My friend Ed had given me a new article about the optimum way to connect multiple batteries that was slightly superior to the way I had the older batteries connected.  I had had 8 new battery cables made, 2 for each battery, each 2.3 meters long (about 7 feet).  This allowed the four batteries to have the exact same length cable to each from the charging source.  By having the same cable lengths, the resistance should be equal and thus each battery should get exactly the same amount of charge.

That took a few hours, with a panicked call to Dave Arnold, the electrical guru (who else would be driving around an all-electric car for the 1980’s!).

His call reaffirmed the use of the existing terminal block and Perko switch that was used to switch the start to the house batteries if needed.

Finally, after 8 hours, I was ready for the new batteries.  I rigged an Amstel line around the hand railing to the pilot house, thus we could lower the batteries into the engine room and the only struggle was to pull them into place while lowering at the same time.

Two hours later, all was in place, hooked up and ready to go.

All the boat grounds go to a common terminal, then one large cable to the boat side of the Victron battery Monitor shunt.  Then one large cable to another terminal post which has all four negative battery cables.

Positives are similar, in that the inverter/charger, the positive from the alternator and the positive from the terminal block (which has a number of inputs from the isolators and thus indirect from the other battery chargers) go to a terminal post, then all 4 battery cables are attached.

In the next days/weeks, as I physically tie the lines and organize a bit more, I will make a new electrical diagram.

Now, according to my calculations, all the rest of the year should be downhill!

 

 

A Quickie in New York

I wish!

Caffebene in Ft. Lee, a really nice place to spend time
Caffebene in Ft. Lee, a really nice place to spend time
Each morning I watch the feeding frenzy of Blue Jays, Cardinals, squirrels and chipmunks.
Each morning I watch the feeding frenzy of Blue Jays, Cardinals, squirrels and chipmunks.

But it was a quick trip, 5-days, to New York to tie up some loose ends.

Some lines always need a good whipping.

I also got to spend some time with some good friends, both new and old.

And best of all, I ate Korean food 3x, Japanese 2x, pizza 2x and lastly French once; best of all, I ate so well and gained no weight.  Lekker.

When I get back to Dauntless tomorrow, I’ll be doing the preparing to head south to France, Spain and Portugal for the next 5 months.

Such a short trip may seem pointless, but I leave NY today feeling much better than on arrival.  Being able to articulate my goals and reflecting on them with friends makes a big difference.

During June, having my friends Brian, Dan and Robin on Dauntless, really helped me put a focus on my goals for the coming years.  It is great to have people around as enthusiastic as I.

Then, coming to NYC, talking with friends, facilitated the final touches on the plan.  As articulated in my last post, by adding 10 months in S.E. Alaska, everything finally feels like it’s coming together.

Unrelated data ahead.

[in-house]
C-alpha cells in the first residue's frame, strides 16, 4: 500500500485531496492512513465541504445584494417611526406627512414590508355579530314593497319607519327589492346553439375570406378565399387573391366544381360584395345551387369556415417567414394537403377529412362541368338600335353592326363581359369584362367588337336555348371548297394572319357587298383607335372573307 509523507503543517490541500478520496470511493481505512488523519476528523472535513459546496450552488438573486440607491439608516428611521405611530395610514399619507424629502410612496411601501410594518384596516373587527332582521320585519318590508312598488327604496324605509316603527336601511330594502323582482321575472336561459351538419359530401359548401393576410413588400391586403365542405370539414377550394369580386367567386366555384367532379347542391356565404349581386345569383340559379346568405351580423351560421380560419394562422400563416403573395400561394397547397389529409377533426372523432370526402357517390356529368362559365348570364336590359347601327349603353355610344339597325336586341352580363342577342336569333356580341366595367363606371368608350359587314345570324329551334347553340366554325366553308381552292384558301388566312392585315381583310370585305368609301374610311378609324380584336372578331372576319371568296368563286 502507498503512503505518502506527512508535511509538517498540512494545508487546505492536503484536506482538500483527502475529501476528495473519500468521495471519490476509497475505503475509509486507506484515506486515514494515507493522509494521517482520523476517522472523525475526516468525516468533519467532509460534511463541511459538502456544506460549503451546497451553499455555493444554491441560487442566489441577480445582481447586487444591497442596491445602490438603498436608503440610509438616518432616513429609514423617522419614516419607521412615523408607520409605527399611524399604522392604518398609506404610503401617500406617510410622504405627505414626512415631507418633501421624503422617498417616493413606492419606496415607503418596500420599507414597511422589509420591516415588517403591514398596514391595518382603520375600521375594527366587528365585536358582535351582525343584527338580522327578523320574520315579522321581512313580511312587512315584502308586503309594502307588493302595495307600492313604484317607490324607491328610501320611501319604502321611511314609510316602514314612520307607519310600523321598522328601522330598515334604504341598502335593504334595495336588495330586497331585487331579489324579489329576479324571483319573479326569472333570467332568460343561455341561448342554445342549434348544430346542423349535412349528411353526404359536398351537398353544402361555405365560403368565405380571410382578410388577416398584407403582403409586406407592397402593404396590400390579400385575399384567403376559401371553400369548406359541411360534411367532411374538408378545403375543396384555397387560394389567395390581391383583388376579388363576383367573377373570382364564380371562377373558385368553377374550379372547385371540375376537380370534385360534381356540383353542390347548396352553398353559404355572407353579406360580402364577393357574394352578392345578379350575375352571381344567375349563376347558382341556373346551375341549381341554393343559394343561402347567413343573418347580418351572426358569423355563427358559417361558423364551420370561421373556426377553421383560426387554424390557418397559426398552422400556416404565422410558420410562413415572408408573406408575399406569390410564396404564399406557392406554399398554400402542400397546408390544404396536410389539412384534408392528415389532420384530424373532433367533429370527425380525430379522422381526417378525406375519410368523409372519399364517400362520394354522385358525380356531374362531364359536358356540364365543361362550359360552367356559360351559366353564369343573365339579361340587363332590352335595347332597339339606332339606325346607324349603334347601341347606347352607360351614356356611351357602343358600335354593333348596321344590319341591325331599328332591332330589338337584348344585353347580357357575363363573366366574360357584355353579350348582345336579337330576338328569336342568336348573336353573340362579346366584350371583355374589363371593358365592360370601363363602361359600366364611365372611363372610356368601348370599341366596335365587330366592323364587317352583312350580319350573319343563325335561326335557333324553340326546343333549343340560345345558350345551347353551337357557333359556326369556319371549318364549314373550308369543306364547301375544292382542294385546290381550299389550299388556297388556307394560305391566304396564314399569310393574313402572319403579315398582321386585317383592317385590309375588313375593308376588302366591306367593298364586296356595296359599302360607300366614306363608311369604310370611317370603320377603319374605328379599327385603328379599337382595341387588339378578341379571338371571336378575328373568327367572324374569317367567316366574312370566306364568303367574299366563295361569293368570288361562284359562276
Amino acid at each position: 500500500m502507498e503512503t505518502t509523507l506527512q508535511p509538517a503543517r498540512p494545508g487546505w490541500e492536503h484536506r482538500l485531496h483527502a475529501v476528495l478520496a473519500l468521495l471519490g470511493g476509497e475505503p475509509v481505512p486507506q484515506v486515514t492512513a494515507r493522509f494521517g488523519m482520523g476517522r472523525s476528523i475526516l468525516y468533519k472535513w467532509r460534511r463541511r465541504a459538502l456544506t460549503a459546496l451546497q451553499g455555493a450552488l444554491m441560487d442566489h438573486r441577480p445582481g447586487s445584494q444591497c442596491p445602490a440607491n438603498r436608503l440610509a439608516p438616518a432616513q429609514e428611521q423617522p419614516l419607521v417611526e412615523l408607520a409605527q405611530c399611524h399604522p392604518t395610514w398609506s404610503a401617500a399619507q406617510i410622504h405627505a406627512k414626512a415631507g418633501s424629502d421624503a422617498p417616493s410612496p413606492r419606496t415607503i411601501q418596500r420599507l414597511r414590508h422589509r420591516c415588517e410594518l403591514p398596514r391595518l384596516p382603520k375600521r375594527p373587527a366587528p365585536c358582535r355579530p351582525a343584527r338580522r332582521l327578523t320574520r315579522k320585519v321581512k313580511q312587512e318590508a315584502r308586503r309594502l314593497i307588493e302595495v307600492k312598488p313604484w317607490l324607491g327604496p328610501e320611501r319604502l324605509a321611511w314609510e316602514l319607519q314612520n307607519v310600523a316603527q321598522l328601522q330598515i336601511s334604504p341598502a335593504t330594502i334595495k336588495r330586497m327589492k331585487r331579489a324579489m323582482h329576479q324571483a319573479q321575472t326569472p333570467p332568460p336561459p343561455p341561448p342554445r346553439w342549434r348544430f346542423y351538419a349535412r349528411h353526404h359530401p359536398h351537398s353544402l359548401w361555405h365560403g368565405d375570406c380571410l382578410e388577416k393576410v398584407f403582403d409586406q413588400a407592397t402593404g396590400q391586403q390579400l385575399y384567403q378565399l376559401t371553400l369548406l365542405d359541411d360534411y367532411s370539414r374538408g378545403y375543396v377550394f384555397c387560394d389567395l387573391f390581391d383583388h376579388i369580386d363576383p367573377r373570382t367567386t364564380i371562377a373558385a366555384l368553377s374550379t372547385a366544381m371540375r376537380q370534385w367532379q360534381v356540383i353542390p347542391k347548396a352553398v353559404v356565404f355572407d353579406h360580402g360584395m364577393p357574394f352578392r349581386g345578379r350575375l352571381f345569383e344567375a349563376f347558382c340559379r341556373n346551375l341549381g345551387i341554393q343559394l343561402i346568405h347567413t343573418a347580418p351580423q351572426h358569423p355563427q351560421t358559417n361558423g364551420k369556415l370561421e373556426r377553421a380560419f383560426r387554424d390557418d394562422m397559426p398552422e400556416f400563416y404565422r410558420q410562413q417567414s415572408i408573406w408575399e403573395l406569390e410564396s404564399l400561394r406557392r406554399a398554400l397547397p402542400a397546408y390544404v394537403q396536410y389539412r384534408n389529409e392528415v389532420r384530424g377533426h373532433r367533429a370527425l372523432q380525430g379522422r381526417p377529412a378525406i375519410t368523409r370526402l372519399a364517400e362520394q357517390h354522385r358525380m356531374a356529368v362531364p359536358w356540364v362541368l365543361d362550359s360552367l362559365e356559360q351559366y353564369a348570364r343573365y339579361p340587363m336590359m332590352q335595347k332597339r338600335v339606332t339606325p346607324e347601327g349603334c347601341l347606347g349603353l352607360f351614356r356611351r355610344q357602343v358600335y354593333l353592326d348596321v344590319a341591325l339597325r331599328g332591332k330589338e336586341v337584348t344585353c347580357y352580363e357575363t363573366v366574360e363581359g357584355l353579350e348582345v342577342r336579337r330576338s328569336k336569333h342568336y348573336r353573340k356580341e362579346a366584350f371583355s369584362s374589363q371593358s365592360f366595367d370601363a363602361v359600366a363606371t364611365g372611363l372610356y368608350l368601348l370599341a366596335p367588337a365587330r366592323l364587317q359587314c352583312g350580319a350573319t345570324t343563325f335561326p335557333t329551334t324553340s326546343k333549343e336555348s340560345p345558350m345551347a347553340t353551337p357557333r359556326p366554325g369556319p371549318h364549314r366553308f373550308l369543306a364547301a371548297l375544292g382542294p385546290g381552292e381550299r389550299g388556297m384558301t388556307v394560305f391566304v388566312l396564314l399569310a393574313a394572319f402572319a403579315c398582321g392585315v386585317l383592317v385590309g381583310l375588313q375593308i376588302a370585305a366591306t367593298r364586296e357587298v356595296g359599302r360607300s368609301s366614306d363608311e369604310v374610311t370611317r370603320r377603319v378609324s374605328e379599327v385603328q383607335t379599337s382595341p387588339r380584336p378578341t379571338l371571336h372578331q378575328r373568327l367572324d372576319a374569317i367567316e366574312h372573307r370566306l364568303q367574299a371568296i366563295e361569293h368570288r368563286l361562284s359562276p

Not having to spend all of 2017 rushing someplace will allow me to pause and smell the roses.

Having Dauntless staying put for 6 to 8 months, allows me to visit friends in Europe and probably take a trip to reconnoiter Asia.

I feel unburdened and that’s a good feeling.

So now I can concentrate on the important stuff:  What’s with these cats.  Here we have a billion-dollar company and they must Photoshop the cover for all their kitty liter bags.

Clearly Photshopped
Clearly Photoshopped

Do these people even have cats?  One would think someone in this company would think they should show some indication that they understand cats.

Must be dog people.

So, I’ll end on this poster. It fit my two cats perfectly at least in their first year as kittens.

Bad Kitties
Bad Kitties

A link to the site for T-shirt Bad Kitties T-Shirt

A Cardinal coming for breakfast
A Cardinal coming for breakfast

A Man with a Plan

 

The Atlantic Trade Winds
The Atlantic Trade Winds (click on the links below to see the winds move. Click on “Earth” in the lower left corner [of the link, not my picture] to change parameters)
Well any number of plans; the current one, 15 months to Japan, now in the 29th day since its start date.

But like all plans, a plan is good only until first contact with the enemy.  For Dauntless it’s headwinds, or better said, for Richard it’s the hobby horse ride headwinds produce on Dauntless.  The fact that we are consuming half of our fuel, just to go up and down waves, adds to the sick feeling the ride produces.

Yep, it’s a lose, lose, lose situation for all: the timeline, my wallet and my health.

Dauntless in the meantime just motors along, oblivious to my misery.

For my long range planning, other than Jimmy Cornell’s books and pilot charts, on a daily basis I pretty much only look at this: link to current Atlantic map

This shows the current surface winds over the Atlantic.  You can see that draw a line from Gibraltar to the Canaries to Barbados and the trade winds are running strong as they have all winter.  So no problems there.

wp-1466993359075.jpg
The Eastern Pacific showing strong northerly winds from British Columbia to Southern California. Ugh!

(side note, there is simply no point in looking at anything more specific for any period more than two weeks away.  Even when I was waiting to cross the North Sea from Norway to Scotland, a three-day trip, I read the marine forecast, but really only looked at this site to figure out when I would have at least a two-day window, which is what I got)

 Now, this is the problem, this is the Eastern Pacific, link to current western Pacific map

I’ve been looking at this about once a day since fall.  Only in the past month have the northerly winds let up south of Mexico and Central America.